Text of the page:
Fonterra is forecast to have a bright future as it moves
into the NZX-50 index. Photo by Fonterra.
The price of Fonterra's units is expected to rise further
next week when it joins the NZX-50, Craigs Investment Partners
broker Chris Timms says.
Fonterra will replace Cavalier Carpets in the index,
requiring some index tracking institutions to buy enough
units to match the place Fonterra will have on the index.
Fonterra is likely to be in the top half of the top 50 shares
in the index.
Mr Timms said yesterday having Fonterra listed in the top 50
would also give other institutions the confidence they needed
to lift their positions in the units.
Craigs had initiated coverage on Fonterra with a
recommendation of ''hold'' on the units. Craigs had a price
target of $6.43 on the units, which were already trading at
Mr Timms said the unit price had risen based on demand and it
would get worse once the company was in the NZX-50.
''Our valuation is based on our model but the demand by
investors to get a stake in the company has prompted the unit
price to run ahead of our model forecast.''
Craigs was optimistic about Fonterra's prospects.
Improvements in operating margins and profitability
underpinned attractive medium-term growth for earnings well
above more recent performance, he said. Viability around base
earnings remained inevitable and an element of trust in the
new management on the execution of the price realisation and
cost-out initiatives was required.
In the financial years from 2009 to 2012, Fonterra's earnings
before income and tax (ebit) went from $1.02 billion to $1.03
Craigs' forecasts for 2013 was for earnings of $1.124 billion
with the uplift over prospect forecasts reflecting the
cost-out initiatives Fonterra had announced but were excluded
from the prospectus guidance.
''This uplift in earnings outlook for 2013 has seen us
increase our dividend forecast to 34c per share from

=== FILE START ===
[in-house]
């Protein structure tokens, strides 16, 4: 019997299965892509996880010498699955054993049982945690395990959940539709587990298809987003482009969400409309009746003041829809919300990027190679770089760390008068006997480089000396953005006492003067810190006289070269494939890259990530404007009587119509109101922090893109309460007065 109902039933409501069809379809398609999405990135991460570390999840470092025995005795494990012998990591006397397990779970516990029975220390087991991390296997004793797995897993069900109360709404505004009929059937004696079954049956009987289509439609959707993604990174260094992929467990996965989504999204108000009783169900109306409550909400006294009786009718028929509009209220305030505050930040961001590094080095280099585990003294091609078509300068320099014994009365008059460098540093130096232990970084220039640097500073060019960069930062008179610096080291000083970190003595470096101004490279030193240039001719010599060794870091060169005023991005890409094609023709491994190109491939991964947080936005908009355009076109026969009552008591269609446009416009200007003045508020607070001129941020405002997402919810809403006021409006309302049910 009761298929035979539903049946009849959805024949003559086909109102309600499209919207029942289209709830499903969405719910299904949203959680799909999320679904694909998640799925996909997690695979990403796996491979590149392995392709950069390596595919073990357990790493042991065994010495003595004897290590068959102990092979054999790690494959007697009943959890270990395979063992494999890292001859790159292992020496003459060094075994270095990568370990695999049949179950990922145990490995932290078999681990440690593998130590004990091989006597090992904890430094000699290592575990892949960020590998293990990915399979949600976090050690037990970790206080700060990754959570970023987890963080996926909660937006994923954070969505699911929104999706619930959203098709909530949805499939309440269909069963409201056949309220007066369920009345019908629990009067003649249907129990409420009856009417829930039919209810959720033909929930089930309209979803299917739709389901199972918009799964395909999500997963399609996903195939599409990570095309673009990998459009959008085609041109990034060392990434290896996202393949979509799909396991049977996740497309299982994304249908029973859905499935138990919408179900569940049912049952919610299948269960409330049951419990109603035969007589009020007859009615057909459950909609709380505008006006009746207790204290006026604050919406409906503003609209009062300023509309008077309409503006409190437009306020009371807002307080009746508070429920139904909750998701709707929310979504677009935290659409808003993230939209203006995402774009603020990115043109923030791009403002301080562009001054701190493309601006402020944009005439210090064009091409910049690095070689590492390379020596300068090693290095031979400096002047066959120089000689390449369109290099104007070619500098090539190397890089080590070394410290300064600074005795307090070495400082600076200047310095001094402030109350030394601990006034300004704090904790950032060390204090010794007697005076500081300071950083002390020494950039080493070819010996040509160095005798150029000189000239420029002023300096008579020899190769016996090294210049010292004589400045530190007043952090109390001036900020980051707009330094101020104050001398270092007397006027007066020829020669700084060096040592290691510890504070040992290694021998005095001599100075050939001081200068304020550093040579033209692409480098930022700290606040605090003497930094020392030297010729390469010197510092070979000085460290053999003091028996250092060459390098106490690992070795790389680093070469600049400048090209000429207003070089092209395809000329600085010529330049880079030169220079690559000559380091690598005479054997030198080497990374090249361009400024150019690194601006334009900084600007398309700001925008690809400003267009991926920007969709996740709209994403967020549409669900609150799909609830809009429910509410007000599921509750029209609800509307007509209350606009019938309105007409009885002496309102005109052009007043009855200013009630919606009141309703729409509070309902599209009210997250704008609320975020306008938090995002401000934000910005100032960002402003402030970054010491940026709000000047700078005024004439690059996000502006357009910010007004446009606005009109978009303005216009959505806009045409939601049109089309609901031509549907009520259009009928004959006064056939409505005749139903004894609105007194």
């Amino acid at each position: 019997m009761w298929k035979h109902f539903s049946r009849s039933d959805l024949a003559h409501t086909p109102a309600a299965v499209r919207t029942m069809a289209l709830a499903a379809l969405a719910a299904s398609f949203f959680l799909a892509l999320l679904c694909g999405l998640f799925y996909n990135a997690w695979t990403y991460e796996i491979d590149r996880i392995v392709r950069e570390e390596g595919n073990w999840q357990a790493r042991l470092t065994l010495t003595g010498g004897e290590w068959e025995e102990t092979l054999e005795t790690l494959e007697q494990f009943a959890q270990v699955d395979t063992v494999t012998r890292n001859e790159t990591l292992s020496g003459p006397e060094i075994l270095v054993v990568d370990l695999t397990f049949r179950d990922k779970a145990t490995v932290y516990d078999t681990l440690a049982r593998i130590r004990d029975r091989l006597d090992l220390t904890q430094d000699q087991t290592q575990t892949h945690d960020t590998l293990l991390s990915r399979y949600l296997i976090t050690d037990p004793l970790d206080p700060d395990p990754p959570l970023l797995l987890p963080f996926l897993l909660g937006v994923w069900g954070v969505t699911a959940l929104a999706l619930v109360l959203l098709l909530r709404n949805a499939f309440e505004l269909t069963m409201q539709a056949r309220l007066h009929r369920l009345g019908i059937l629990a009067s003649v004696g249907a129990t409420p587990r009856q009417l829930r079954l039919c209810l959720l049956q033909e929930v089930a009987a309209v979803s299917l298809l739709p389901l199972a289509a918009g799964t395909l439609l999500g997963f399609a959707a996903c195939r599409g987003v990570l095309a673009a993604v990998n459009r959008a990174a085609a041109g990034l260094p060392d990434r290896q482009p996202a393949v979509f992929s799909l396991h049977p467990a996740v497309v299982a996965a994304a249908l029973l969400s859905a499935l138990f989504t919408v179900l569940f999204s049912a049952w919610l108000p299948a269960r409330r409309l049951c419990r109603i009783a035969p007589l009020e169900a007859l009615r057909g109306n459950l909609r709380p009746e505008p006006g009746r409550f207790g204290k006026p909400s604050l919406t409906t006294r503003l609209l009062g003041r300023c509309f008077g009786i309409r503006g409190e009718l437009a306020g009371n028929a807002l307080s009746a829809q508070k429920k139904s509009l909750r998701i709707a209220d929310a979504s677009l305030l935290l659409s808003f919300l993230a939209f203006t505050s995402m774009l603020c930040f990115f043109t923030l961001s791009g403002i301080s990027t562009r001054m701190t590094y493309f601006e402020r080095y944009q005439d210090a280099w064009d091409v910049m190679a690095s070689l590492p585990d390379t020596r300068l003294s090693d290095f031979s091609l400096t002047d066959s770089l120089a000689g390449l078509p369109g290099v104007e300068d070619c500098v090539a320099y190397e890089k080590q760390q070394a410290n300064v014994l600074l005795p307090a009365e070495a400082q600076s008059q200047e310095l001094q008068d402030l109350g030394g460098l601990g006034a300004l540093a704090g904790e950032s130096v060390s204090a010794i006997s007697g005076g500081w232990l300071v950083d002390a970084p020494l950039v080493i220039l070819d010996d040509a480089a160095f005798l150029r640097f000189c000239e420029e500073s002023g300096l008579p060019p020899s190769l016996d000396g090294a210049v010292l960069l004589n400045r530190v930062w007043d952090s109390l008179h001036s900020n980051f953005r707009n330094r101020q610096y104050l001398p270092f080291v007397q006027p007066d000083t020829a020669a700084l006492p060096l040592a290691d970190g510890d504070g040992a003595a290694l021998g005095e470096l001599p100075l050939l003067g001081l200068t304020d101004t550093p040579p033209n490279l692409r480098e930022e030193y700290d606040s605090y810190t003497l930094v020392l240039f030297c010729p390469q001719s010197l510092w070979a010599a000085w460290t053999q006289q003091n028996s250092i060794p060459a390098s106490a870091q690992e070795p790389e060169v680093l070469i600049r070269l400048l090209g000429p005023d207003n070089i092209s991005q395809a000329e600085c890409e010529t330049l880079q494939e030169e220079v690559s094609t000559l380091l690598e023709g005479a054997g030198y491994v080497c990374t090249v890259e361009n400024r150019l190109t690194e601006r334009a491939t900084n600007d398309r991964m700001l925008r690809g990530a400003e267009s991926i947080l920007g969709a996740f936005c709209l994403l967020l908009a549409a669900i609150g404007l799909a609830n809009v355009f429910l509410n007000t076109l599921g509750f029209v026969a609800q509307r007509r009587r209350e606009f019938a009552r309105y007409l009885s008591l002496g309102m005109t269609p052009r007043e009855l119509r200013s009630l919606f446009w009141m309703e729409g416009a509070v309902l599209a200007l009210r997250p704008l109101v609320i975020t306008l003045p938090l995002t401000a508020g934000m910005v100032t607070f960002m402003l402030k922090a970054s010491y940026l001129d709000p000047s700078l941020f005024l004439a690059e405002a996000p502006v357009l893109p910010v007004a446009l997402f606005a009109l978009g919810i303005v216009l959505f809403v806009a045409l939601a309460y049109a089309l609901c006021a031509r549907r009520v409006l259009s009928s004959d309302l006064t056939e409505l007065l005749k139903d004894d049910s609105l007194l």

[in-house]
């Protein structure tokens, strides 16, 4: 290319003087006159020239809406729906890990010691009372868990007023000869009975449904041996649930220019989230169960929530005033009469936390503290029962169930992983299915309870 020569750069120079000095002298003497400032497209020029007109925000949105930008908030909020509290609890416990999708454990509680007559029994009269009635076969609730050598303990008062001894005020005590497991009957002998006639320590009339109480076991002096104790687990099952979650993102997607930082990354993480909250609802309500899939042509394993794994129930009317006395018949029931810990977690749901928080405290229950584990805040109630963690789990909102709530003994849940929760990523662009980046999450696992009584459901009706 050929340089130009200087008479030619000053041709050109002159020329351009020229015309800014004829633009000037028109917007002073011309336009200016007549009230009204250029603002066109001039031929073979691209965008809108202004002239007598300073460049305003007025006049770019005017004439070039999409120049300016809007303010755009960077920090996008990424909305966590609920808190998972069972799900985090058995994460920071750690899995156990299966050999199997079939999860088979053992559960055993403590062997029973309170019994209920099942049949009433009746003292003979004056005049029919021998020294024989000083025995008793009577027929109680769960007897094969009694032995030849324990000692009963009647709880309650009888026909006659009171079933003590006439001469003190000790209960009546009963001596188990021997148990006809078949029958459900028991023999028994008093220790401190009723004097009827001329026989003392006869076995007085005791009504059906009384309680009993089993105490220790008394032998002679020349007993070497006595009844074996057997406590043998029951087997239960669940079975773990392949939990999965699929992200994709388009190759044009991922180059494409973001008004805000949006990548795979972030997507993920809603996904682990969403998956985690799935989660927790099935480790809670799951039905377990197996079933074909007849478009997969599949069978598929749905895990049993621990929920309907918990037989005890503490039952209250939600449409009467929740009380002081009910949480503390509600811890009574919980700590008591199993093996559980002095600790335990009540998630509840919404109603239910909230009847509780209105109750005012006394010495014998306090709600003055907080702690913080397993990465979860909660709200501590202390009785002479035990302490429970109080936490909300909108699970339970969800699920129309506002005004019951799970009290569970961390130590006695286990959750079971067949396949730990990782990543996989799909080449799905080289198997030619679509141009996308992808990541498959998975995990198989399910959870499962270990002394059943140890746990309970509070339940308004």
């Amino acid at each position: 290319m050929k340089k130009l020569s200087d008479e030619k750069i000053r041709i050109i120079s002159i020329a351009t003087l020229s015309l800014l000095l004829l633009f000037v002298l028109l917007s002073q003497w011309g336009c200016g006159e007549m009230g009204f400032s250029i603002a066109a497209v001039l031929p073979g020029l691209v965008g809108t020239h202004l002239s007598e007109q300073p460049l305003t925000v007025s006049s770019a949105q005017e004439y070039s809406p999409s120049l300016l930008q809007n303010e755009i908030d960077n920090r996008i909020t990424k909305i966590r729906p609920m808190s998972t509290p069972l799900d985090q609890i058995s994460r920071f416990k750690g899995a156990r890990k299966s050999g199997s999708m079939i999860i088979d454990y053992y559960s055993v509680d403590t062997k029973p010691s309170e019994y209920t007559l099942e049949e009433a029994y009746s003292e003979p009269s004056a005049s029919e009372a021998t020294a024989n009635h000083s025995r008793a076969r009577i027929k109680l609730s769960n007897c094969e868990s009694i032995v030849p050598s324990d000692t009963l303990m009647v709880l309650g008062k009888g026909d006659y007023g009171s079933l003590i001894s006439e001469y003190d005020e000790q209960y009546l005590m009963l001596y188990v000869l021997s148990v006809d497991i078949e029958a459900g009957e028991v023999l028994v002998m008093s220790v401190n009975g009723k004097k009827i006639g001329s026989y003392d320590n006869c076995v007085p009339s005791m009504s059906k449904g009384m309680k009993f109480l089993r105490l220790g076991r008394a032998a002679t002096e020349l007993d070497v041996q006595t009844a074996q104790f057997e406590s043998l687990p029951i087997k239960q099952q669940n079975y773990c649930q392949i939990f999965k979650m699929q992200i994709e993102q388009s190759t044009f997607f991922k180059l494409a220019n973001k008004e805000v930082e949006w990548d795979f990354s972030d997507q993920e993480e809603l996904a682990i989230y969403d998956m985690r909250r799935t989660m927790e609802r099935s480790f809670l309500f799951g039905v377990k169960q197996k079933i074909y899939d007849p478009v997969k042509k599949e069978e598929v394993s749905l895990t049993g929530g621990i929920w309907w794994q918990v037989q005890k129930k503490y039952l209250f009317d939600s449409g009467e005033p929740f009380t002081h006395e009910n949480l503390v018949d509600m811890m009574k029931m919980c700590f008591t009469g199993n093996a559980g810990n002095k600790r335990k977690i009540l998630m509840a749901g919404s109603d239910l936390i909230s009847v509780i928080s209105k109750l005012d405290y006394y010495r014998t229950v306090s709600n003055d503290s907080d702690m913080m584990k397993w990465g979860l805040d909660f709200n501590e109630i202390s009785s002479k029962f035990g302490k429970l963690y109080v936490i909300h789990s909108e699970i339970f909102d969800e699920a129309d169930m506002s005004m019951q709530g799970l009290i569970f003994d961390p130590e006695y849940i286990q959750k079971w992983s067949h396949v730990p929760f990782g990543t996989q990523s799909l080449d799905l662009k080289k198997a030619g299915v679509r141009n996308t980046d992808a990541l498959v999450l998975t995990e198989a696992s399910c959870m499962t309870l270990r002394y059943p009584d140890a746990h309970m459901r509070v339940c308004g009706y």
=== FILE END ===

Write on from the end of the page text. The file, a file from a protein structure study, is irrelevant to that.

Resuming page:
prospectus guidance of 32cps.''
Craigs was forecasting significant improvements in earnings
from 2013 to 2016, with 2016 earnings likely to be around
$1.6 billion, Mr Timms said.
There was an expectation for significant cost reduction and
stronger disciplines in procurement and the supply chain.
While implementation was in its early stages, management's
plans to exert greater discipline in that area were credible
and could drive sustained improvements.
''We do stress that the ability to realise premiums in this
business is limited by the sheer volume of milk Fonterra must
process, its plant configuration, distance from key export
markets and the resulting commodity nature of much of its
Craigs viewed New Zealand Milk Products (NZMP) as a
''commodity plus'' play rather than a value-added business as
its earnings were largely underpinned by return on capital
employed as opposed to superior returns from value added
operations, Mr Timms said.
Among the regional businesses, the greatest growth was
expected from the Asia and Middle East regions, given the
maturity of the Australian and New Zealand markets.
Opportunities for organic growth from Fonterra's existing
capabilities were ''particularly strong'' in the Asean
economies and China, he said.
''We recognise that with around $2 billion of sales across
this wide region currently - around 10% in China - the
opportunities outlined in Fonterra's strategy to grow beyond
existing positions and markets are significant.''
Fonterra was a world-class dairy co-operative with an
enviable position in commodity ingredients and a good mix of
regional businesses with a value-added food services and
consumer focus, Mr Timms said.
Fonterra's emerging markets exposure was high, particularly
for the ingredients business, while good opportunities
existed to grow emerging markets exposure in value-added
''We expect improvements in margins largely on the back of
greater discipline within NZMP on price realisation and costs
which will provide strong earnings momentum over the next
three to four years,'' he said.